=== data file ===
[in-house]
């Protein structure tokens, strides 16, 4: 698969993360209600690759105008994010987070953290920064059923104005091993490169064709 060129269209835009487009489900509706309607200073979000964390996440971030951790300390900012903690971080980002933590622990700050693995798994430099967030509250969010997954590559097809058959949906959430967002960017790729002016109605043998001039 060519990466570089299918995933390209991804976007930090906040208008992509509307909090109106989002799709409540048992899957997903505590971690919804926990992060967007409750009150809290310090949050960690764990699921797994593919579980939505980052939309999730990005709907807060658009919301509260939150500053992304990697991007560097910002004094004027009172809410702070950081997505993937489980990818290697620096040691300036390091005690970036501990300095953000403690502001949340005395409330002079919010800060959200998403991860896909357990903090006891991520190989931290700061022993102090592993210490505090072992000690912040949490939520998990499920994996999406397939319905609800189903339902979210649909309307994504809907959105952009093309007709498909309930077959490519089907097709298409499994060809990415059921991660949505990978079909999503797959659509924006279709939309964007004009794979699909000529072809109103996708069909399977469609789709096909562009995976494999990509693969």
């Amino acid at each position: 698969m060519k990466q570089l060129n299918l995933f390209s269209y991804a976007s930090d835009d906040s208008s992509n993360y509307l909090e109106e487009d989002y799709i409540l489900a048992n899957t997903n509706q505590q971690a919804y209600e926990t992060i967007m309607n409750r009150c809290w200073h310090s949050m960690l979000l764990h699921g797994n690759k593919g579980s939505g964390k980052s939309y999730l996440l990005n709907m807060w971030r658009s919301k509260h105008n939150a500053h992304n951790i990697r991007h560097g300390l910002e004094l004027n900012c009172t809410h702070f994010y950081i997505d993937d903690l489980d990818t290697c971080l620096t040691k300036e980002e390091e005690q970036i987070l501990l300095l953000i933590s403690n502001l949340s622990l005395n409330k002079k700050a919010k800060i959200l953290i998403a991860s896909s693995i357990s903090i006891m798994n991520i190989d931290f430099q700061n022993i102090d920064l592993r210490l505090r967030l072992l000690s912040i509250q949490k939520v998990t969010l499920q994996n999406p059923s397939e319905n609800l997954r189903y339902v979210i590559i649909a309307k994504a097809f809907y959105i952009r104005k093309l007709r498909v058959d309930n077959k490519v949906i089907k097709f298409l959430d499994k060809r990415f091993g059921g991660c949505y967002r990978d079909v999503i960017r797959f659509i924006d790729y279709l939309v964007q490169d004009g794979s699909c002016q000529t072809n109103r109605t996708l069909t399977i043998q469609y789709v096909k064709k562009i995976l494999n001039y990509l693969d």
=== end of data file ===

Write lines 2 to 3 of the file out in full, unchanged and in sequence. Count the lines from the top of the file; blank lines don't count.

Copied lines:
């Protein structure tokens, strides 16, 4: 698969993360209600690759105008994010987070953290920064059923104005091993490169064709 060129269209835009487009489900509706309607200073979000964390996440971030951790300390900012903690971080980002933590622990700050693995798994430099967030509250969010997954590559097809058959949906959430967002960017790729002016109605043998001039 060519990466570089299918995933390209991804976007930090906040208008992509509307909090109106989002799709409540048992899957997903505590971690919804926990992060967007409750009150809290310090949050960690764990699921797994593919579980939505980052939309999730990005709907807060658009919301509260939150500053992304990697991007560097910002004094004027009172809410702070950081997505993937489980990818290697620096040691300036390091005690970036501990300095953000403690502001949340005395409330002079919010800060959200998403991860896909357990903090006891991520190989931290700061022993102090592993210490505090072992000690912040949490939520998990499920994996999406397939319905609800189903339902979210649909309307994504809907959105952009093309007709498909309930077959490519089907097709298409499994060809990415059921991660949505990978079909999503797959659509924006279709939309964007004009794979699909000529072809109103996708069909399977469609789709096909562009995976494999990509693969």
């Amino acid at each position: 698969m060519k990466q570089l060129n299918l995933f390209s269209y991804a976007s930090d835009d906040s208008s992509n993360y509307l909090e109106e487009d989002y799709i409540l489900a048992n899957t997903n509706q505590q971690a919804y209600e926990t992060i967007m309607n409750r009150c809290w200073h310090s949050m960690l979000l764990h699921g797994n690759k593919g579980s939505g964390k980052s939309y999730l996440l990005n709907m807060w971030r658009s919301k509260h105008n939150a500053h992304n951790i990697r991007h560097g300390l910002e004094l004027n900012c009172t809410h702070f994010y950081i997505d993937d903690l489980d990818t290697c971080l620096t040691k300036e980002e390091e005690q970036i987070l501990l300095l953000i933590s403690n502001l949340s622990l005395n409330k002079k700050a919010k800060i959200l953290i998403a991860s896909s693995i357990s903090i006891m798994n991520i190989d931290f430099q700061n022993i102090d920064l592993r210490l505090r967030l072992l000690s912040i509250q949490k939520v998990t969010l499920q994996n999406p059923s397939e319905n609800l997954r189903y339902v979210i590559i649909a309307k994504a097809f809907y959105i952009r104005k093309l007709r498909v058959d309930n077959k490519v949906i089907k097709f298409l959430d499994k060809r990415f091993g059921g991660c949505y967002r990978d079909v999503i960017r797959f659509i924006d790729y279709l939309v964007q490169d004009g794979s699909c002016q000529t072809n109103r109605t996708l069909t399977i043998q469609y789709v096909k064709k562009i995976l494999n001039y990509l693969d």